Ichthyosaurs and dolphins are the archetypal examples of convergent evolution in action, in which two completely unrelated species acquire near identical characteristics. The discovery of a new ichthyosaur fossil suggests this Jurassic-era creature was even more dolphin-like than we appreciated, featuring warm-blood, blubber, and even similar camouflage.
A remarkable 180-million-year-old fossil found in the Posidonia Shale Formation of southwestern Germany, of the species Stenopterygius ichthyosaur, is providing the best evidence yet that ichthyosaurs—ancient, dolphin-like marine reptiles—were warm-blooded creatures.
The preservation of the new fossil is so good, said lead researcher Johan Lindgren from Lund University in Sweden, that he was able to see outlines of the animal’s original, flexible skin, along with evidence of blubber underneath. What’s more, he and his colleagues were able to detect internal organs and, at the molecular scale, traces of cellular layers within the fossilised skin. It’s now the first example of fossilised ichthyosaur blubber in the scientific literature, pointing to ichthyosaurs as warm-blooded, or endothermic, organisms.
A photo and diagram of the fossil. (Image: Johan Lindgren)
Ichthyosaurs were contemporaneous to dinosaurs, but they were strikingly similar in appearance to modern toothed whales, most especially dolphins. Scientists suspected ichthyosaurs might be warm-blooded, based on estimates of their swimming speed, but this new discovery, the details of which were published yesterday in Nature, is the first to provide evidence in the form of fossilised subdermal soft-tissue.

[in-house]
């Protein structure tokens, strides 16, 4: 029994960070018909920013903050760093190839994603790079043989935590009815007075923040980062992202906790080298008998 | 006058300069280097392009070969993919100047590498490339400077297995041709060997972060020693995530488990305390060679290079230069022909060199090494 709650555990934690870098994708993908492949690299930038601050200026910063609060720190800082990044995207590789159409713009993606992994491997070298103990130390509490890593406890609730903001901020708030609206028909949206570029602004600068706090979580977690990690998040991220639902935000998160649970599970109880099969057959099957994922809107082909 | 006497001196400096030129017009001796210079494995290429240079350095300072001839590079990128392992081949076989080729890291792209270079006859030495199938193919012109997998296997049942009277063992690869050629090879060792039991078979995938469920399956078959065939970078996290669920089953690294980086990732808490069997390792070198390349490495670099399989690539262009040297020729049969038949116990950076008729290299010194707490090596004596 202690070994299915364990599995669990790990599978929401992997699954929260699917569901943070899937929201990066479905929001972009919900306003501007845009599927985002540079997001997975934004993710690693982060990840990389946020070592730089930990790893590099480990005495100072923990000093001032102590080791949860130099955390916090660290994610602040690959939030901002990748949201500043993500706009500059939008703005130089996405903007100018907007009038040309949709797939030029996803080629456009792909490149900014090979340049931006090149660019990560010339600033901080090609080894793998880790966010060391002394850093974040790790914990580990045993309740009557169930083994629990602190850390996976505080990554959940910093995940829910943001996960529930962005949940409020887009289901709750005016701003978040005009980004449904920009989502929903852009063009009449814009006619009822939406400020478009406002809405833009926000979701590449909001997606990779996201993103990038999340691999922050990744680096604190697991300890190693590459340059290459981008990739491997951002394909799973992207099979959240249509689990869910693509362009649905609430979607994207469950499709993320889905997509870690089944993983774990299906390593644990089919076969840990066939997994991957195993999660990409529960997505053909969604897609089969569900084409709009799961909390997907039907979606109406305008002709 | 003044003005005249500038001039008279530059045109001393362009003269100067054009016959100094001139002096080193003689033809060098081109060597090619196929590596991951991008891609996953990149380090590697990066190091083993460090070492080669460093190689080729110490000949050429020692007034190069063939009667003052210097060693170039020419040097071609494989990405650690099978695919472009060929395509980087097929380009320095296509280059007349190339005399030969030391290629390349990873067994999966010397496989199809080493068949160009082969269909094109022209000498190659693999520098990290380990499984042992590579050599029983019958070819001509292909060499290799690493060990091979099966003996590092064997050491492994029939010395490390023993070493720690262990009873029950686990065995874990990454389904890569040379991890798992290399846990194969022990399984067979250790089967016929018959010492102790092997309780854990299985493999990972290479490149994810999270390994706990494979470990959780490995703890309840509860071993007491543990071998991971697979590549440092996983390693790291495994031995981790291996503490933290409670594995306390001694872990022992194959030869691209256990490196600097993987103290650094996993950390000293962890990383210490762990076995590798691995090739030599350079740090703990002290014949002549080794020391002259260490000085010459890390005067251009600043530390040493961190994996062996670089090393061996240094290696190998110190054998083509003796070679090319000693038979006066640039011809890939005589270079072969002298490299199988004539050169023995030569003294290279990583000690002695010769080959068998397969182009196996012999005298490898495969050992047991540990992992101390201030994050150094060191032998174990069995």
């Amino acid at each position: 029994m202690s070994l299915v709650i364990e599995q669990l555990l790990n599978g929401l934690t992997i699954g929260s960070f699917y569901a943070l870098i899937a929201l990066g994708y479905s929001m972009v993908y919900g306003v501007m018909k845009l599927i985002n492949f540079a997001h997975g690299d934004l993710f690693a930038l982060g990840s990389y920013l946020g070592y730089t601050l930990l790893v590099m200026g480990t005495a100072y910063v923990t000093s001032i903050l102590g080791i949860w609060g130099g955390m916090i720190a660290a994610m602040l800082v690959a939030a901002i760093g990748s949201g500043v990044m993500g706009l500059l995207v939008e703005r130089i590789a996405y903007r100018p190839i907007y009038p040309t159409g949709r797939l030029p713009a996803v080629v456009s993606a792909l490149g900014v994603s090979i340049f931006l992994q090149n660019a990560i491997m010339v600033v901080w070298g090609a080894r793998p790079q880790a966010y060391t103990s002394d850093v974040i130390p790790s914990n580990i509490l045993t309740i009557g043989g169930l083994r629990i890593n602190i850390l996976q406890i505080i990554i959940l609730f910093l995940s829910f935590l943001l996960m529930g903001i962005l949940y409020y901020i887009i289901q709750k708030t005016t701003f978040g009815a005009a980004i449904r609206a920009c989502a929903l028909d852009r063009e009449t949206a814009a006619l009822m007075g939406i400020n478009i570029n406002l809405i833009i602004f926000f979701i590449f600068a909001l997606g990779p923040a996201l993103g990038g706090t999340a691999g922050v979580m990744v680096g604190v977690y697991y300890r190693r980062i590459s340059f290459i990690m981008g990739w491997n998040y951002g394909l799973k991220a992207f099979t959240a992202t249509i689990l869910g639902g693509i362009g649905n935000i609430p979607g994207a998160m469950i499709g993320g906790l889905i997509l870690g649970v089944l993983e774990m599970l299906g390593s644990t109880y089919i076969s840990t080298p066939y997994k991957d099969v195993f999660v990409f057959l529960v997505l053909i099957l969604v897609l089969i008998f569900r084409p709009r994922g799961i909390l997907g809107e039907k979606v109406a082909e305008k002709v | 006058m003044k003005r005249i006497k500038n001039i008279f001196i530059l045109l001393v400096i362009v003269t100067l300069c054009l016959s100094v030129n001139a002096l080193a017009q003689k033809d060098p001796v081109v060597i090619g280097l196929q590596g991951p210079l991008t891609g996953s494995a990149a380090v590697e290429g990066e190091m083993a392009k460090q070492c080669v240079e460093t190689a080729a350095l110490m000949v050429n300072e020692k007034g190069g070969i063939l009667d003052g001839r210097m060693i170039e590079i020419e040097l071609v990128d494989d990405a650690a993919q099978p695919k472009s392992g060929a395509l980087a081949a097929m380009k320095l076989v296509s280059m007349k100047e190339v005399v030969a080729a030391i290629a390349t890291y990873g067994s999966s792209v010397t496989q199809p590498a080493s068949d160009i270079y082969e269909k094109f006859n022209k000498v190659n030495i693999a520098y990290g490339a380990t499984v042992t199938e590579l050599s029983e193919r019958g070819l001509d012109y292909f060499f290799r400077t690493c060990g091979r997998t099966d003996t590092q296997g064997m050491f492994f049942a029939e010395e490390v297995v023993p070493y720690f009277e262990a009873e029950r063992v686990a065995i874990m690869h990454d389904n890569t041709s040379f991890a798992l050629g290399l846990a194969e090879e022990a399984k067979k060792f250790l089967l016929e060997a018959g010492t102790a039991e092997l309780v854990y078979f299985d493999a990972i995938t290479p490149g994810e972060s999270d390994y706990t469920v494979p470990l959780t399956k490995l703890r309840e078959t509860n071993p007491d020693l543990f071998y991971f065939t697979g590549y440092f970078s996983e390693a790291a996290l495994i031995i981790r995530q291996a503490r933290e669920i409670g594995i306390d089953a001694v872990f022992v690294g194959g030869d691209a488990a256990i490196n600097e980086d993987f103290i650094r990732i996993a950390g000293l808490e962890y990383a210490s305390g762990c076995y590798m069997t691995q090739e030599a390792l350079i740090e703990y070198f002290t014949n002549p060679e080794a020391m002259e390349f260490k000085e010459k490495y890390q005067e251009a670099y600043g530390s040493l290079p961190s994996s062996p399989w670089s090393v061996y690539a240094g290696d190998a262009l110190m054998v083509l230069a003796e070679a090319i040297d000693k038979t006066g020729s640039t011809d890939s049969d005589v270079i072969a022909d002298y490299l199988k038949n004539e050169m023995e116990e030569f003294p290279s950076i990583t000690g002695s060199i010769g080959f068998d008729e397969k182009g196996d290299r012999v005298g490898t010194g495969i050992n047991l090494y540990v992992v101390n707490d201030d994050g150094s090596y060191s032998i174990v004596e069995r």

In modern aquatic mammals, blubber, in addition to acting as an insulating layer against the cold, aids in buoyancy and serves as a fat store. Cold-blooded creatures, which tend to live in warm climates, don’t really need it.
“Its primary function is insulation,” Lindgren explained to Gizmodo, “Hence, there is no need for a cold-blooded animal to have blubber. With that being said, adult individuals of the modern leatherback sea turtle have blubber, but they have elevated metabolic rates compared to ‘typical’ reptiles, and blubber is one of many adaptations in this species to enable ventures into cool and cold water [areas].”
But unlike sea turtles, who lay eggs on the beach, ichthyosaurs gave birth to live young, which is associated with warm-bloodedness, according to Lindgren.
To study the fossil, Lindgren and his colleagues applied a multidisciplinary experimental approach to analyse both the structure and chemistry of the preserved soft parts. The researchers were able to identify cell-like microstructures, which held pigments within the animal’s skin, and traces of internal organs, including the liver.
Comparisons of a modern porpoise sample of blubber (left and centre) and the fossilised ichthyosaur blubber (right). (Image: Johan Lindgren and Martin Jarenmark)
“We also showed that the inside of its skin was lined with blubber, to suggest that ichthyosaurs were warm-blooded,” said Lindgren. “The fossil is so well-preserved that we are able to distinguish cells, cellular organelles, and traces of the original biochemistry.”
To which he added: “Our analyses revealed that this ichthyosaur was countershaded; that is, it had a dark upper surface and light belly.”
Countershading is also present in dolphins, serving as camouflage. In the case of ichthyosaurs, their countershading camouflage may have protected them from predators, like aerial pterosaurs from above, or aquatic pliosaurs from below, the researchers speculate.
Lindgren said his team “conducted the most comprehensive and in-depth investigation ever undertaken on a soft-tissue fossil,” but admitted it was based on the analysis of a single individual. Future research “needs to be expanded to also include other specimens,” he said.
Featured image: Illustration: Andrey Atuchin